Clifton C. Williams Jr.

Clifton C. Williams Jr. Alabama native Clifton Curtis (C. C.) Williams Jr. (1932-1967) was a U.S. Marine Corps officer and pilot who trained as a member of the National Aeronautics and Space Administration’s (NASA) third cohort of astronauts for the Gemini and Apollo missions. He was scheduled to pilot a Lunar Module to land on the Moon but died in a 1967 plane crash and never made it into space.

Williams was born September 26, 1932, in Mobile, Mobile County, to Clifton Curtis Williams Sr. and Gertrude Medicus Williams; he had one sibling, a brother. In 1949, Williams graduated from Murphy High School and attended Spring Hill College for two years and then earned a bachelor of science degree in mechanical engineering in 1954 from Auburn University in Auburn, Lee County.

At both institutions Williams was a member of the U.S. Naval Reserve Officers Training Corps. This led to a commission with the U.S. Marine Corps as a second lieutenant in the summer of 1954 after graduating from Auburn. He was promoted to first lieutenant that December. Williams attended Basic School at the Marine Corps Base Quantico in Virginia, and then entered the rigorous flight training program at Naval Air Station Pensacola in Florida to become qualified as a naval aviator and fighter pilot, graduating in 1956. He was next stationed at Marine Corps Air Station Cherry Point in eastern North Carolina, where he met Jane Elizabeth Lanche in 1957. Just after returning from extensive survival training in the jungles of Panama, the pair married in nearby New Bern in 1964. They would have two children; the second was born after his death. Williams was promoted to captain in 1959 and among his new duties was serving with Fighter Squadron 213 on the aircraft carrier USS Lexington (CV-16) stationed on the west coast of the United States.

Following his tenure on the Lexington, Williams was sent in fall 1960 to the U.S. Naval Test Pilot School at Naval Air Station Patuxent River in Maryland and served as a test pilot on a variety of jet aircraft on land and sea platforms there for several years. He was the first person to land a two-seater jet on an aircraft carrier while flying solo in the second (rear) seat, where visibility is restricted. Over the course of his career, Williams would log some 2,500 hours of flying time, most of it in jet aircraft.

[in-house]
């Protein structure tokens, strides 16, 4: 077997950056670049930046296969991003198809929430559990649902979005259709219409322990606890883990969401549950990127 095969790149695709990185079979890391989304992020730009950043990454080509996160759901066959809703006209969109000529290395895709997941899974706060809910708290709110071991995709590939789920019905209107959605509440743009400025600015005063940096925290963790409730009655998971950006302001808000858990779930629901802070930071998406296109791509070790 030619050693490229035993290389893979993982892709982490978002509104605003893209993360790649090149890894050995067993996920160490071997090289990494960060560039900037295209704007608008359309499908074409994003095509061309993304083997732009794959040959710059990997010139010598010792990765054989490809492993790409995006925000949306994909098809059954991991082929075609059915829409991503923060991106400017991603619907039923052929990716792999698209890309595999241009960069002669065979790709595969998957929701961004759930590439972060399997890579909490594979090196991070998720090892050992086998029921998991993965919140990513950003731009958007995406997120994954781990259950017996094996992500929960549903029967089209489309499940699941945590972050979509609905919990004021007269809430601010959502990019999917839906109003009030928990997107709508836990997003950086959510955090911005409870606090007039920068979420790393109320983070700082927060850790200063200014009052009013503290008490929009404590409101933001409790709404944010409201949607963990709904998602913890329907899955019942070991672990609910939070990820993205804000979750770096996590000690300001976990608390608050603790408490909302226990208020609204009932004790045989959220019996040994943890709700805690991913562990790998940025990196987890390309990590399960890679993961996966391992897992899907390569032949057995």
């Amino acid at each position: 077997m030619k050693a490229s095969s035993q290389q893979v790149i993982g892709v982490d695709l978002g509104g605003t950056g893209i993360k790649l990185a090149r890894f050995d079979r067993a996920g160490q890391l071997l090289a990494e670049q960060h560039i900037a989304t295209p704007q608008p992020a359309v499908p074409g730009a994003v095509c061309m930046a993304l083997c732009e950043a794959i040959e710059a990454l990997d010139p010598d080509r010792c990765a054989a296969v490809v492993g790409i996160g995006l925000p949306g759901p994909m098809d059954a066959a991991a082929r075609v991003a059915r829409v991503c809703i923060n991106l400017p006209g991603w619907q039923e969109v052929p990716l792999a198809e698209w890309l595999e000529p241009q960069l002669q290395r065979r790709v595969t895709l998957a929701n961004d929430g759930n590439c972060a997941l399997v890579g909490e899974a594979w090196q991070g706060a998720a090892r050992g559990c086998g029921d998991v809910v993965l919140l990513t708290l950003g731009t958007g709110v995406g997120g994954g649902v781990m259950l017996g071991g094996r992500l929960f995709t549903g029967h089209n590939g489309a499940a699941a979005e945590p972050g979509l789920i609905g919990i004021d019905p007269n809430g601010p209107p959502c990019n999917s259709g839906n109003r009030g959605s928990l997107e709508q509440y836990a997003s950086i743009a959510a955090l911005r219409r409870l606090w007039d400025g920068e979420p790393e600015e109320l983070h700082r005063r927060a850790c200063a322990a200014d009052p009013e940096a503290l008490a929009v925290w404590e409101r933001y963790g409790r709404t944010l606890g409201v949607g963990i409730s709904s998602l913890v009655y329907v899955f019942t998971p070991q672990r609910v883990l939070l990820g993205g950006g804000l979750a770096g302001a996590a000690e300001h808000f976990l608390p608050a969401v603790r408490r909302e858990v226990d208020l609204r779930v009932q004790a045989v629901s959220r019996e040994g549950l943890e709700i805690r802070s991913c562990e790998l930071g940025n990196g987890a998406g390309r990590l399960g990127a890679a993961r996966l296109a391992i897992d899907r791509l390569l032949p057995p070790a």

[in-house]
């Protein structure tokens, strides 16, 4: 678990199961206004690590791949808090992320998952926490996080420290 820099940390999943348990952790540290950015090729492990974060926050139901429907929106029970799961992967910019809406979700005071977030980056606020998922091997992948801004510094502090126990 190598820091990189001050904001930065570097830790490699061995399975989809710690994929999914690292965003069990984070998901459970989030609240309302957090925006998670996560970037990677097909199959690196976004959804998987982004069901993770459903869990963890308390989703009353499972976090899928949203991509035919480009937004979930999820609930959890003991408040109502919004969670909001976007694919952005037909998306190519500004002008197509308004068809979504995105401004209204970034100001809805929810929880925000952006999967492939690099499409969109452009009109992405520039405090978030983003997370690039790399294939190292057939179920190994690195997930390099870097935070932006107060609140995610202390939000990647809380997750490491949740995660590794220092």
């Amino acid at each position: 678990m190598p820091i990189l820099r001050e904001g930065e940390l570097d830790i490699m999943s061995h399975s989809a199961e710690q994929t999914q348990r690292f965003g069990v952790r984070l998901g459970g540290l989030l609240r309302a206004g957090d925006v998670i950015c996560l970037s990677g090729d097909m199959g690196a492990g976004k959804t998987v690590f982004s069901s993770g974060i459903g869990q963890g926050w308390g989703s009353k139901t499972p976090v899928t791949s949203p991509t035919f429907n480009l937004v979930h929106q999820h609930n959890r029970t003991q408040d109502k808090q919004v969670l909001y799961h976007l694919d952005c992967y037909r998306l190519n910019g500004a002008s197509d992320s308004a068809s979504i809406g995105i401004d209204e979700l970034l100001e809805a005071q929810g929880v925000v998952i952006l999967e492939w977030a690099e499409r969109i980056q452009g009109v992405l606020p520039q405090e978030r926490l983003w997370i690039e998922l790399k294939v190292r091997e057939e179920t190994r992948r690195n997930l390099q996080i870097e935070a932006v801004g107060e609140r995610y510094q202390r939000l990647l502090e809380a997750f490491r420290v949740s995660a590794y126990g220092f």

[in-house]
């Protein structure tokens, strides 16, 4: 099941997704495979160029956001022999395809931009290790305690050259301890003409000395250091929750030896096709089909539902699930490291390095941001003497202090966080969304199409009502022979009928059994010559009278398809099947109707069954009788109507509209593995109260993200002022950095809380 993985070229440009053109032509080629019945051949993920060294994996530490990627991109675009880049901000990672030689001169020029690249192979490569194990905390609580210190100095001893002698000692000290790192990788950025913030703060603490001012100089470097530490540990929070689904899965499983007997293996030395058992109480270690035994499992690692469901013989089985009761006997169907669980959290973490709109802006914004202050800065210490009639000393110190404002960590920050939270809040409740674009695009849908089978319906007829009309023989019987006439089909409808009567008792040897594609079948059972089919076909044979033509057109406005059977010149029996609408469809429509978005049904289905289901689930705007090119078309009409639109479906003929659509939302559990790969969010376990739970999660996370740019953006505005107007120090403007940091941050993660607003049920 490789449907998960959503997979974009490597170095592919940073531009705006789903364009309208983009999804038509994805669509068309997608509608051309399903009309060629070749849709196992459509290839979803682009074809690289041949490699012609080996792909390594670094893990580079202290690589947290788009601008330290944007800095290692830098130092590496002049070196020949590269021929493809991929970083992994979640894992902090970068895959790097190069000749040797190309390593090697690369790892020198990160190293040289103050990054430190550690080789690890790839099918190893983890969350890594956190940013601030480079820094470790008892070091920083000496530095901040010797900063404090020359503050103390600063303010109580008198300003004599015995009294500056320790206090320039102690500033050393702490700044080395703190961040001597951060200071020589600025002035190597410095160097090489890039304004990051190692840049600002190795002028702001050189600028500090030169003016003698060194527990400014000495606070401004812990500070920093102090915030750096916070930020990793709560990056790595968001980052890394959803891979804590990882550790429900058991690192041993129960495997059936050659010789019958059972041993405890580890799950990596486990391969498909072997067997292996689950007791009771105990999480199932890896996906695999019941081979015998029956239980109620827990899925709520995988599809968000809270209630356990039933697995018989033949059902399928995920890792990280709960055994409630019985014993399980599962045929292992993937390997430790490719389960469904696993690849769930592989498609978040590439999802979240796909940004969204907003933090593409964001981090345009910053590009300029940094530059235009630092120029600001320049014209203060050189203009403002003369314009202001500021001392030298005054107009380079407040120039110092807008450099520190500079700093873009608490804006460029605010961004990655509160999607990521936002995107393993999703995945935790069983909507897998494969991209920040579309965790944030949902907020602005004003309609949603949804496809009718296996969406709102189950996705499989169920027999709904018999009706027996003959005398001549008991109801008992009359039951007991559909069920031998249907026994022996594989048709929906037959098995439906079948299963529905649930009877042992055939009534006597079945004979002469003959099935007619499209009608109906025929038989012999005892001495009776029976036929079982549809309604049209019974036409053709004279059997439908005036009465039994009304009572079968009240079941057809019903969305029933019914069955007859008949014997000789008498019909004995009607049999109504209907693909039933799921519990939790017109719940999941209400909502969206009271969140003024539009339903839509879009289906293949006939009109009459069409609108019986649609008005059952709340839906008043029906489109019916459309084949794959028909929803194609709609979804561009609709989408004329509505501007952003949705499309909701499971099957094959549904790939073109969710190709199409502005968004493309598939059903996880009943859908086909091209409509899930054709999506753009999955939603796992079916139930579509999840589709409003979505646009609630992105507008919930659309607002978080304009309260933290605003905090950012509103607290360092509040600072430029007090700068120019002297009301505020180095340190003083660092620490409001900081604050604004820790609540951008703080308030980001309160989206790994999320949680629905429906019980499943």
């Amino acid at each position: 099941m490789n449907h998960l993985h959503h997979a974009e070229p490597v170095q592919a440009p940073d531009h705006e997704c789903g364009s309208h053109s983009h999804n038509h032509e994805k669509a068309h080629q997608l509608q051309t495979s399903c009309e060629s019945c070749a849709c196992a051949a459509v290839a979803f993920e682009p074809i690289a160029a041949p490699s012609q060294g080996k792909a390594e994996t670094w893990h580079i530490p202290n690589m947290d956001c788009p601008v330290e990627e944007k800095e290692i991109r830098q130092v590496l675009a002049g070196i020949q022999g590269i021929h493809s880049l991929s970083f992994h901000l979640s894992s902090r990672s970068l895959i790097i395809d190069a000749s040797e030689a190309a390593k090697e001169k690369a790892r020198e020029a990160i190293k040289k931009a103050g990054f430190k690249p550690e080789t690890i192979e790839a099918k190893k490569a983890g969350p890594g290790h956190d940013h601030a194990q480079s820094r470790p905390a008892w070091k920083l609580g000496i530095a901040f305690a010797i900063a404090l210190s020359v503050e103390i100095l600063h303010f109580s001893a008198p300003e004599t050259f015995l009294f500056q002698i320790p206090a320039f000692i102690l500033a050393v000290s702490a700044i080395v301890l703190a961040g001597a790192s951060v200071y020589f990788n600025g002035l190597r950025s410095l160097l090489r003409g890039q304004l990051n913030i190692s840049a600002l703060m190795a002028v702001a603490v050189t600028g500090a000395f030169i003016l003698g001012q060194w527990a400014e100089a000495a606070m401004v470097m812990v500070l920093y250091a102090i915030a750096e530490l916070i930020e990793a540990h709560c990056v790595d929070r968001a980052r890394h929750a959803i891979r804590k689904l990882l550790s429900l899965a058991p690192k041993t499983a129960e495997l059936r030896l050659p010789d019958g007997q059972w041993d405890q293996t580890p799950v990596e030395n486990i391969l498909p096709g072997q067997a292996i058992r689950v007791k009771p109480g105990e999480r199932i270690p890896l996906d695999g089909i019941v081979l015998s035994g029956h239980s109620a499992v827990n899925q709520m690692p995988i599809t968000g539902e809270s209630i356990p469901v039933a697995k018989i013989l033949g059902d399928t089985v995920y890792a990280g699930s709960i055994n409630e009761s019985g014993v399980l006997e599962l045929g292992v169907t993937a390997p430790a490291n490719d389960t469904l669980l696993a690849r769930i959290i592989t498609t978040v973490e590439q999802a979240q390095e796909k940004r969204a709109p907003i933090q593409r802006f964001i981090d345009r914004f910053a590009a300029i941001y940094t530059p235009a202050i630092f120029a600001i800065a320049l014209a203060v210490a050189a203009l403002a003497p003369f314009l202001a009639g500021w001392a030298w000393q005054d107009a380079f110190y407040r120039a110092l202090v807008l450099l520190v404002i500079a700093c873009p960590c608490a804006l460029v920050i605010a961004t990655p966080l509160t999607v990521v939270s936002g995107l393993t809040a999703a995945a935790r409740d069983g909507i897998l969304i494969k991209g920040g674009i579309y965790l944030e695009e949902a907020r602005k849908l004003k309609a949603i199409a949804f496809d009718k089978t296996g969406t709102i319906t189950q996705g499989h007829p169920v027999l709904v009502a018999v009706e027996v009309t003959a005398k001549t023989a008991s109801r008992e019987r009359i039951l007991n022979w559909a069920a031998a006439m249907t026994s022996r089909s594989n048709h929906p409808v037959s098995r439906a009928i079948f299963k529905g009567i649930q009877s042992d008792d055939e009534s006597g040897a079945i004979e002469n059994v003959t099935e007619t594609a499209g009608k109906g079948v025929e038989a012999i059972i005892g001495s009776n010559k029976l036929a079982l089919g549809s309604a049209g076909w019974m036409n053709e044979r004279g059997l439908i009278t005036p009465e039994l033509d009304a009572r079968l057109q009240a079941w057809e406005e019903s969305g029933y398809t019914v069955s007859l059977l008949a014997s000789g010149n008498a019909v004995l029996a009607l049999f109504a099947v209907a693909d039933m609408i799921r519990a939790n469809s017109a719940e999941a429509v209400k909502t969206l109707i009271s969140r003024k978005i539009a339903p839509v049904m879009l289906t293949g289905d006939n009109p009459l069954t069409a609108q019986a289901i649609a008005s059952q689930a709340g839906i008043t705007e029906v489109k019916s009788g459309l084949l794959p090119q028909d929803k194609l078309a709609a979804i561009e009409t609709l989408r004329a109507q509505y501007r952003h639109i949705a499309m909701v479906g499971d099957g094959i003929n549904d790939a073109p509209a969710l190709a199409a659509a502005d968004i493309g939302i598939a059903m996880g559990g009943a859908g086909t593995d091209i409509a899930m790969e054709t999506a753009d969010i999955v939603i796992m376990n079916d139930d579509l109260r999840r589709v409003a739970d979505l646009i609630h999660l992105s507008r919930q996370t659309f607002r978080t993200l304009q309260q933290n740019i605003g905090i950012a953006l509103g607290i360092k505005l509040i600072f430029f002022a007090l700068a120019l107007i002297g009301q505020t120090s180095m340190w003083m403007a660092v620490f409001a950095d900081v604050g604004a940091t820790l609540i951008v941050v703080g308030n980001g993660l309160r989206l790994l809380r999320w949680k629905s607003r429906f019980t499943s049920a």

In 1963, Williams returned to Quantico, where he passed NASA screening for its astronaut program. He was named to its third group of 14 astronauts, which included several who later became well known, including Edwin “Buzz” Aldrin, Alan Bean, Roger B. Chaffee, and Michael Collins. In July 1966, Williams served as the back-up pilot for Gemini 10, a NASA mission that docked a space capsule with two unmanned spacecraft to practice docking maneuvers and techniques in preparation for the Apollo lunar landing missions. He was then tasked with training to pilot a Lunar Module for a future Apollo lunar landing.

On October 5, 1967, Williams took off in a Northrop T-38 Talon jet trainer from Cape Canaveral, Florida, headed to Houston, Texas, with a scheduled stop in Mobile to visit his ailing father. During the flight, his plane had a mechanical malfunction and he ejected, but he was too low and going too fast and did not survive the ejection. The wreckage and his remains were recovered near Miccosukee, Florida, just northeast of Tallahassee. He is buried at Arlington National Cemetery in Arlington, Virginia. His parents received condolences from Gov. Lurleen Wallace and her husband George. He was fondly remembered by other astronauts for his large size, easy going demeanor, and Alabama accent.

Michael Collins piloted the Gemini 10 and later the Command Module Columbia, and Neil Armstrong and Aldrin landed on the Moon in the Lunar Module Eagle and became the first humans to walk on its surface during the Apollo 11 mission in July 1969. The Apollo mission on which Williams was to be Lunar Module pilot became Apollo 12 and took place in November 1969; it was the second lunar landing. Its mission patch includes a star for Williams, and two crewmembers left Williams’s naval aviator wings and silver astronaut pin on the Moon in his honor.

Further Reading

  • Burgess, Colin, and Kate Doolan, with Bert Vis. Fallen Astronauts: Heroes Who Died Reaching for the Moon. Lincoln, Neb.: University of Nebraska Press, 2003.

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